Apple, the company that once helped its customers soar past their common ways of thinking and imagine that which had yet to be created, is now trailing behind its customers.
“Get closer than ever to your customers. So close that you tell them what they need well before they realize it themselves.” (Steve Jobs)
Cooperation between Apple CEO Tim Cook and U2 soloist Bono led them to decide to provide everyone who purchased the new flagship product, the iPhone 6, with a copy of the band’s newest album. Apple’s customers, the two believed, would see it as yet another example of the value that the company provides them. After all, the supporters’ identification with the Apple brand – the attractive design, the fast and dependent operating system, and the friendly user experiences – is the justification for the price, which has remained high, and the increasing difference between the iPhone and the other smart phones, which have turned into commodities.
But people who purchased an iPhone expected to get a platform that would allow them to choose their content individually and personally, and they were not willing to allow the company to define their musical taste for them. Even if all of the series 6 iPhones are identical in shape and color, each phone is personal and holds its owner’s particular, unique content. After all, that’s the whole idea of an iPhone.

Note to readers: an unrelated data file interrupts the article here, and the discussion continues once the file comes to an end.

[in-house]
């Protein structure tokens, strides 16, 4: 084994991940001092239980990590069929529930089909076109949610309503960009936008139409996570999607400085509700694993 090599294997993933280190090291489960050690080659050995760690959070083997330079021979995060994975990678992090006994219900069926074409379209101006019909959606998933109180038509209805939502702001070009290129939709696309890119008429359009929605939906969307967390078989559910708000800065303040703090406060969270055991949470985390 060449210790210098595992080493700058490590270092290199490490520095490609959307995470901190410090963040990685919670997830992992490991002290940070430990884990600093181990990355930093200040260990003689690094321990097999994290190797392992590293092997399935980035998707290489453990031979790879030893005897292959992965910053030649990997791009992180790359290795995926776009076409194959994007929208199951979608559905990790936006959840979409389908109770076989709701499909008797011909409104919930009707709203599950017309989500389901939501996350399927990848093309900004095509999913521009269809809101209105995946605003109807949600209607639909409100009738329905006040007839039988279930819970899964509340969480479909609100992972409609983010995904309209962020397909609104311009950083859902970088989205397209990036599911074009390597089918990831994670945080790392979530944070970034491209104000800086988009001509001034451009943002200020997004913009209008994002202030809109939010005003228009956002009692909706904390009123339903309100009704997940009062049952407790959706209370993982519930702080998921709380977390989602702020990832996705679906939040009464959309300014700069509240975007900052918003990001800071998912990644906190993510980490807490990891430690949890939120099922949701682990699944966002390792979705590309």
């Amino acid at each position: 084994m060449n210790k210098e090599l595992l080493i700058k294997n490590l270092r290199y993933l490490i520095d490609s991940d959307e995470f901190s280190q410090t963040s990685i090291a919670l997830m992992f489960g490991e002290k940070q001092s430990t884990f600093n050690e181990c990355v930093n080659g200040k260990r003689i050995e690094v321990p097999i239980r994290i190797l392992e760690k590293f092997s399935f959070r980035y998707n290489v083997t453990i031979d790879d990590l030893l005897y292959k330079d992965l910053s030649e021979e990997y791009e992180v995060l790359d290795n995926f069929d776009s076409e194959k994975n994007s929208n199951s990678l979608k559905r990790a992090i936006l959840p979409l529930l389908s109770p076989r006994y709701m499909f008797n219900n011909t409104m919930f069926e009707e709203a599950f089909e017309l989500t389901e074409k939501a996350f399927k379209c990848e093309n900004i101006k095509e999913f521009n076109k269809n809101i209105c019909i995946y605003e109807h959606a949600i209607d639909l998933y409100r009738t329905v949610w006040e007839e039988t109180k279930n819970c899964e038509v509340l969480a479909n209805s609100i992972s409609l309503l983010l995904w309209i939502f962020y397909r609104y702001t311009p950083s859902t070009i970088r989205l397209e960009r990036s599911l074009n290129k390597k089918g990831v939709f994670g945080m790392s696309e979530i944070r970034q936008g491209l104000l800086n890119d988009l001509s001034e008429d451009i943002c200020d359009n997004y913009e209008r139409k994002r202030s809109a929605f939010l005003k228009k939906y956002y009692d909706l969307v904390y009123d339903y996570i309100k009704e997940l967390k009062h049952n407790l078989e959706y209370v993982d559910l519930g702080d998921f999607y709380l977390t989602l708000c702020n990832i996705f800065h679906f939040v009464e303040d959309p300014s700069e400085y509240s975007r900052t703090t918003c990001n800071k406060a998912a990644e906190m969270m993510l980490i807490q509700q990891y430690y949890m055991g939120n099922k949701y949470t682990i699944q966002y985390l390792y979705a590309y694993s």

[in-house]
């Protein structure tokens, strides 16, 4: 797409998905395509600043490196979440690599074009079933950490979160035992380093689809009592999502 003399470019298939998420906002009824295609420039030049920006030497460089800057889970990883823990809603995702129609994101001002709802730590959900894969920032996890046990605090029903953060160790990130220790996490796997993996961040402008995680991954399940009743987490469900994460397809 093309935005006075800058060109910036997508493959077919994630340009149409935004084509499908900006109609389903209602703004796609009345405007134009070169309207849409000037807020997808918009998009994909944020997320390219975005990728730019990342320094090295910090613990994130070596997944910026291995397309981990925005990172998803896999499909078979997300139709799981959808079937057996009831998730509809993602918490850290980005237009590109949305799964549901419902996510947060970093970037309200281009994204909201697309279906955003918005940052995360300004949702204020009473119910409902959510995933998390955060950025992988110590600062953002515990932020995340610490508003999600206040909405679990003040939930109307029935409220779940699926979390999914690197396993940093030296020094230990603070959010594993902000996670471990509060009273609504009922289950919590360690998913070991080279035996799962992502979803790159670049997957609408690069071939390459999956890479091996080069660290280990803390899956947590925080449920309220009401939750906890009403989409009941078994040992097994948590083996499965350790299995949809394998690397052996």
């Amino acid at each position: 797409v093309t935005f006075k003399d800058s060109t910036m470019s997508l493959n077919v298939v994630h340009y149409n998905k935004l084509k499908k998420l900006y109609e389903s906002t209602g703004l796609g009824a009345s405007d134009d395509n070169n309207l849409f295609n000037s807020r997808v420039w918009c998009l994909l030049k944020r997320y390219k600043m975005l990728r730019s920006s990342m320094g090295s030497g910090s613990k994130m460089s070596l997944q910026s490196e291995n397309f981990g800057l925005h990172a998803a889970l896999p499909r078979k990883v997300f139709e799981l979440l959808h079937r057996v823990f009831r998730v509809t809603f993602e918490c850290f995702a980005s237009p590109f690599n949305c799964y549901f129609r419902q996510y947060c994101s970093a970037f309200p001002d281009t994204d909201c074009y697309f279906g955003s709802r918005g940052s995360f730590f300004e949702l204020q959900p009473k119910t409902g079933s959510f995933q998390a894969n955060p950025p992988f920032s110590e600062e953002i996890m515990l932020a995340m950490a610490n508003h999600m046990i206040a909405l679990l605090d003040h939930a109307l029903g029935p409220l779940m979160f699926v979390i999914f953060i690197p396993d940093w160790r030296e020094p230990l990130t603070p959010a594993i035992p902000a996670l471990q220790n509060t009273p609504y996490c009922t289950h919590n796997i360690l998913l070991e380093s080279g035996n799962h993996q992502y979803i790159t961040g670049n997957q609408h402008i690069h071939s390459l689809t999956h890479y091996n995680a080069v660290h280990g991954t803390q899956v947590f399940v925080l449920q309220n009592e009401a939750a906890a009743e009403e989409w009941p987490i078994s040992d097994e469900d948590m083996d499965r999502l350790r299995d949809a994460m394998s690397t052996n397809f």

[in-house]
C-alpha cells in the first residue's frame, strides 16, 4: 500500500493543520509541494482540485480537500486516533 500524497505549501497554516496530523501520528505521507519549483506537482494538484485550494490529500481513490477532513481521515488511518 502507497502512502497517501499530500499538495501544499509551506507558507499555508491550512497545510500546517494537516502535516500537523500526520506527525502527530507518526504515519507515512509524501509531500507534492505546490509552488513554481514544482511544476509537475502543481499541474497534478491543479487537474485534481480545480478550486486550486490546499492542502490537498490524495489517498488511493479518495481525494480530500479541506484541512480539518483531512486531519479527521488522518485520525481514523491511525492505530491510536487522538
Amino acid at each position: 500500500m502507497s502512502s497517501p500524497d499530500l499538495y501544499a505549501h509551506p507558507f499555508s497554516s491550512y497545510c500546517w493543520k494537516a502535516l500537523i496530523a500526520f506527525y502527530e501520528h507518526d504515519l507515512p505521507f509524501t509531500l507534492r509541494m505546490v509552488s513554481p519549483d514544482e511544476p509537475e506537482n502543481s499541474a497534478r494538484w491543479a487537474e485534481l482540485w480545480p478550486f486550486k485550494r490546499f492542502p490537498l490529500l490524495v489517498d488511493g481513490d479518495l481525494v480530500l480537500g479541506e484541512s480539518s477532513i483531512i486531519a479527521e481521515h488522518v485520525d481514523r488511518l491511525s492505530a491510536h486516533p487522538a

The community of Apple supporters viewed the move as an affront to their loyalty and a digression from the basic assumptions that are at the very foundation of the trust between the company and its customers. Pushing the U2 album (even for free) was seen as an unwelcome intrusion into the customers’ personal space, and they viewed it as a form of virus. As a result of public pressure, Apple had to make it possible to clean out and wipe off the “infected” album, and Bono personally apologized.1
Steve Jobs, the founder and re-inventor of Apple, defined the purpose of the company to create a great product so that: “Our job is to figure out what they [the customers] are going to want before they do… People don’t know what they want until you show it to them… Our task is to read things that are not yet on the page.” 2
The secret of Apple’s strength, and the source of its innovation, were to be found in the interaction with their customers – that’s where the key to success can be found, not in technological leadership. This last marketing move by Apple may reveal that it has diverted its focus from empathy for the customers’ needs to a focus on promotion of a product and an attempt to convince customers to make the buy.
Does the launch of the iPhone 6 point to the end of the era of Steve Jobs, pulling Apple back into the traditional mental models3 that they disrupted at the beginning of the 21st century? Abdication of the first part of Jobs’ sentence (“get closer than ever to your customers”), leaving only the second part (“tell them what they need well before they realize it themselves”) could pull the company backwards.